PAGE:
Design for Care: Critical help for designers in
To manage the size and scope of the book, I am constraining to
cover four "subjects" :
- Healthcare Seeker (patient)
- Healthcare Education
Each chapter will include a set of common elements to organize the
- What’s meaningful for designers to consider in the problem? In
each chapter, summarizing a current/leading understanding of the
process. Graphical presentation and brief sections about health
seeking behavior, practices and processes, user sensemaking,
motivations and constraints, preferences, and trends.
- Summative map of the overall information flow. Visually
describing the process or health seeking journey from the subject’s
perspective for the chapter. Showing some of the leading online
services, systems, sites, search behaviors, research tools,
- Design guidelines: Common elements of value, design, function,
guidelines (boxed sidebar)
- Exemplary methods: Visual and analytical presentation of an
optimal method (1-2 pages)
- Design issues: Challenges for the designer in each example
American healthcare is a mess. Pick a story from your own life,
from your friends and family’s experiences, or just Google
“healthcare horror stories.” Urban emergency rooms are overflowing,
medical devices have misleading interfaces leading to errors,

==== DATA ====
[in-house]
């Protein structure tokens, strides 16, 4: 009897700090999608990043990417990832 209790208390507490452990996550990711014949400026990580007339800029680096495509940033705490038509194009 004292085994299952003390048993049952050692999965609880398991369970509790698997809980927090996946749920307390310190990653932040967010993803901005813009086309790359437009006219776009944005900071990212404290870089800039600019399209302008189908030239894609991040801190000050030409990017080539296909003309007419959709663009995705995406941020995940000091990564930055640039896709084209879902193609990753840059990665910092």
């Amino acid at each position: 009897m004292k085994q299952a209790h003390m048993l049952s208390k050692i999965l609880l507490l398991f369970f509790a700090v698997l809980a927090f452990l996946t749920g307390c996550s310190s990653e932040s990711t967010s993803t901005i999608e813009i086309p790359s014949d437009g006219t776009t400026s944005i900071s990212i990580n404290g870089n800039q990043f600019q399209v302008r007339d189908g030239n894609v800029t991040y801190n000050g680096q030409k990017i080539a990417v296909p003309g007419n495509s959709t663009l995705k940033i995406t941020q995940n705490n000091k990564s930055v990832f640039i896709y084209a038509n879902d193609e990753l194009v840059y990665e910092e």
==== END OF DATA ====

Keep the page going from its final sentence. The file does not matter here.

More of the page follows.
doctors order too many expensive and unnecessary tests, and medical
records are confusing and unreadable. You and your loved ones have
suffered through personal, real life situations with no recourse at
the time of the problem. Private health insurance is complex,
expensive and fragmented, leading to even worse horror stories of
family financial problems after the care.
Healthcare problems are complicated and messy, and cannot be
untangled easily once they appear. Technically, a "mess” is a
complex issue with no discernible form or structure. Our healthcare
services qualify for both the technical and colloquial definitions.
Healthcare leaders agree. Mike McCallister, CEO of Humana recently
described the U.S. health care sector as a gigantic mix of varied
players, that is "broken, but can be fixed."
"We don't actually have a health care system. We have a lot of
different systems that are glued together." Dr. Alex Jadad, Founder
of Toronto’s Centre for Global eHealth Innovation, goes much
further, calling for true person-centered healthcare, and the
collaborative development of information technology to innovate
immediately to help Canada’s stressed healthcare system.
“This technology can help us transcend our cognitive, physical,
institutional, geographical, cultural, linguistic, and historical
boundaries. Or it can contribute to our extinction.”
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Design for Care - Introduction